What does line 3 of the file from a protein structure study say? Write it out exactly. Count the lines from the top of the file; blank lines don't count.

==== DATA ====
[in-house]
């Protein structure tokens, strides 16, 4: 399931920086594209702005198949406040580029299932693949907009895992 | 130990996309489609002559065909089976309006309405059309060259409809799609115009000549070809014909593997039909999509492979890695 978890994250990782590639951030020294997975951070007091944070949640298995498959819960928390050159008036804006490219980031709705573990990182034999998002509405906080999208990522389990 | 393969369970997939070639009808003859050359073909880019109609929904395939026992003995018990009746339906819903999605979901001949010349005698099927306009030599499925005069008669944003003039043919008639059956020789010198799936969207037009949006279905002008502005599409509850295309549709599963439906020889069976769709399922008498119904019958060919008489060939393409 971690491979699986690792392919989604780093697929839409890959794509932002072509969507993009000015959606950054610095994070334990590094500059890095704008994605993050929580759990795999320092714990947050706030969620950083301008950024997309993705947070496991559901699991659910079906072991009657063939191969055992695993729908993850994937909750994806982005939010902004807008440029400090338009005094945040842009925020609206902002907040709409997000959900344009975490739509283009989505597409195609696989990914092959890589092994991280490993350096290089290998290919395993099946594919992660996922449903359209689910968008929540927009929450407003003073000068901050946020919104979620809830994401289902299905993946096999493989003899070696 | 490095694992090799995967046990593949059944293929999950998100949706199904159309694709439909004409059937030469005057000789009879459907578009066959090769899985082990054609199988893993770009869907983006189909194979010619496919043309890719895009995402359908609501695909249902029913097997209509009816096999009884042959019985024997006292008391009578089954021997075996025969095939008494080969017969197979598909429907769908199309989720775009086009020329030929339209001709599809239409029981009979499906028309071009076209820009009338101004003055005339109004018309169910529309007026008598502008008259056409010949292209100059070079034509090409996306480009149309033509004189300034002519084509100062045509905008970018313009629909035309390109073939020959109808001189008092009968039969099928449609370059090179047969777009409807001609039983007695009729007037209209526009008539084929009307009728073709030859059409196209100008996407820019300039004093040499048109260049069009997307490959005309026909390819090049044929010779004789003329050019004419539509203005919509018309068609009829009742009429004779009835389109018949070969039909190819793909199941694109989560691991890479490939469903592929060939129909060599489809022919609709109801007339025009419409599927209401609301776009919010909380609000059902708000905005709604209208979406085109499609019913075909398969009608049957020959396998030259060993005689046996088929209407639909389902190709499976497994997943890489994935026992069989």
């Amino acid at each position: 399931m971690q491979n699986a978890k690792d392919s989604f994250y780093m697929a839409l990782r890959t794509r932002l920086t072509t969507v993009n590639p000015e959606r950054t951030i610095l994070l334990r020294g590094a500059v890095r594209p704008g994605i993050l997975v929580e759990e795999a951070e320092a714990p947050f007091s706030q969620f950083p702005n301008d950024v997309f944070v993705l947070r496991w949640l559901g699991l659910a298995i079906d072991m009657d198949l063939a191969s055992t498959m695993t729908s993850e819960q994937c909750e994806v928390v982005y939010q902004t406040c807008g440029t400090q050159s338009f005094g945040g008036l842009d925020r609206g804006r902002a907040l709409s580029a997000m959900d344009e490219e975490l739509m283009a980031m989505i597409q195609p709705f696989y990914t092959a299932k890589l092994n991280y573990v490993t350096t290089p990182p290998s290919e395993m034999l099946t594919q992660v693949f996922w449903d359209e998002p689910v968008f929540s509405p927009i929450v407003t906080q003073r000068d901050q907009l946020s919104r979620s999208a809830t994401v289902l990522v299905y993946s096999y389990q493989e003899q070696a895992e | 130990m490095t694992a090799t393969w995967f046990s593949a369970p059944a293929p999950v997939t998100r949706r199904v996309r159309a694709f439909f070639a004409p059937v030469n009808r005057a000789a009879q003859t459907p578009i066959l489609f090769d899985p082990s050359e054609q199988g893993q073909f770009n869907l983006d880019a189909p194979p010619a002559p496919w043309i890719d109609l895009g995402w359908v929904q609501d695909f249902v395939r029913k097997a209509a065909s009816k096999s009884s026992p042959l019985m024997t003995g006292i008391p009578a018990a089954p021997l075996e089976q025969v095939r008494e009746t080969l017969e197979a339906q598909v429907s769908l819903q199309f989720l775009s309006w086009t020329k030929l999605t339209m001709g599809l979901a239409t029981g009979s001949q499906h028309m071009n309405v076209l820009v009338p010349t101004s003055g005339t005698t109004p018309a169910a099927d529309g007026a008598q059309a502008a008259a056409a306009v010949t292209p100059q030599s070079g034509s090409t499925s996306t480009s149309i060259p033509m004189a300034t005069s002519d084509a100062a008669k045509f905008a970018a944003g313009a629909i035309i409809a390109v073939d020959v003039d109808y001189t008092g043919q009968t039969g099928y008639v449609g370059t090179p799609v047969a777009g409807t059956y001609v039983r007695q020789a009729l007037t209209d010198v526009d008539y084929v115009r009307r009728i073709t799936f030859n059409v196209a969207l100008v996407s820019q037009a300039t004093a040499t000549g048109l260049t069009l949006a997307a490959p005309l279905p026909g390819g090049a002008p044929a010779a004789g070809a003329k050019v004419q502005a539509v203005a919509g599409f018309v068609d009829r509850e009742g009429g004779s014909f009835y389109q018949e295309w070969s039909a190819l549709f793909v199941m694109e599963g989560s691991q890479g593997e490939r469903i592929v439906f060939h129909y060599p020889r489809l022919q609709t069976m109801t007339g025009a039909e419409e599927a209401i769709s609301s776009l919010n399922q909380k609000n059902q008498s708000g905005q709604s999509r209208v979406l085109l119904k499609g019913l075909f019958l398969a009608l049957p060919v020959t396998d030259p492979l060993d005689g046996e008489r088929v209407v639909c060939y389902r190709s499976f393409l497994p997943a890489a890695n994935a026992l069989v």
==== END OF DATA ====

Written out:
């Amino acid at each position: 399931m971690q491979n699986a978890k690792d392919s989604f994250y780093m697929a839409l990782r890959t794509r932002l920086t072509t969507v993009n590639p000015e959606r950054t951030i610095l994070l334990r020294g590094a500059v890095r594209p704008g994605i993050l997975v929580e759990e795999a951070e320092a714990p947050f007091s706030q969620f950083p702005n301008d950024v997309f944070v993705l947070r496991w949640l559901g699991l659910a298995i079906d072991m009657d198949l063939a191969s055992t498959m695993t729908s993850e819960q994937c909750e994806v928390v982005y939010q902004t406040c807008g440029t400090q050159s338009f005094g945040g008036l842009d925020r609206g804006r902002a907040l709409s580029a997000m959900d344009e490219e975490l739509m283009a980031m989505i597409q195609p709705f696989y990914t092959a299932k890589l092994n991280y573990v490993t350096t290089p990182p290998s290919e395993m034999l099946t594919q992660v693949f996922w449903d359209e998002p689910v968008f929540s509405p927009i929450v407003t906080q003073r000068d901050q907009l946020s919104r979620s999208a809830t994401v289902l990522v299905y993946s096999y389990q493989e003899q070696a895992e | 130990m490095t694992a090799t393969w995967f046990s593949a369970p059944a293929p999950v997939t998100r949706r199904v996309r159309a694709f439909f070639a004409p059937v030469n009808r005057a000789a009879q003859t459907p578009i066959l489609f090769d899985p082990s050359e054609q199988g893993q073909f770009n869907l983006d880019a189909p194979p010619a002559p496919w043309i890719d109609l895009g995402w359908v929904q609501d695909f249902v395939r029913k097997a209509a065909s009816k096999s009884s026992p042959l019985m024997t003995g006292i008391p009578a018990a089954p021997l075996e089976q025969v095939r008494e009746t080969l017969e197979a339906q598909v429907s769908l819903q199309f989720l775009s309006w086009t020329k030929l999605t339209m001709g599809l979901a239409t029981g009979s001949q499906h028309m071009n309405v076209l820009v009338p010349t101004s003055g005339t005698t109004p018309a169910a099927d529309g007026a008598q059309a502008a008259a056409a306009v010949t292209p100059q030599s070079g034509s090409t499925s996306t480009s149309i060259p033509m004189a300034t005069s002519d084509a100062a008669k045509f905008a970018a944003g313009a629909i035309i409809a390109v073939d020959v003039d109808y001189t008092g043919q009968t039969g099928y008639v449609g370059t090179p799609v047969a777009g409807t059956y001609v039983r007695q020789a009729l007037t209209d010198v526009d008539y084929v115009r009307r009728i073709t799936f030859n059409v196209a969207l100008v996407s820019q037009a300039t004093a040499t000549g048109l260049t069009l949006a997307a490959p005309l279905p026909g390819g090049a002008p044929a010779a004789g070809a003329k050019v004419q502005a539509v203005a919509g599409f018309v068609d009829r509850e009742g009429g004779s014909f009835y389109q018949e295309w070969s039909a190819l549709f793909v199941m694109e599963g989560s691991q890479g593997e490939r469903i592929v439906f060939h129909y060599p020889r489809l022919q609709t069976m109801t007339g025009a039909e419409e599927a209401i769709s609301s776009l919010n399922q909380k609000n059902q008498s708000g905005q709604s999509r209208v979406l085109l119904k499609g019913l075909f019958l398969a009608l049957p060919v020959t396998d030259p492979l060993d005689g046996e008489r088929v209407v639909c060939y389902r190709s499976f393409l497994p997943a890489a890695n994935a026992l069989v």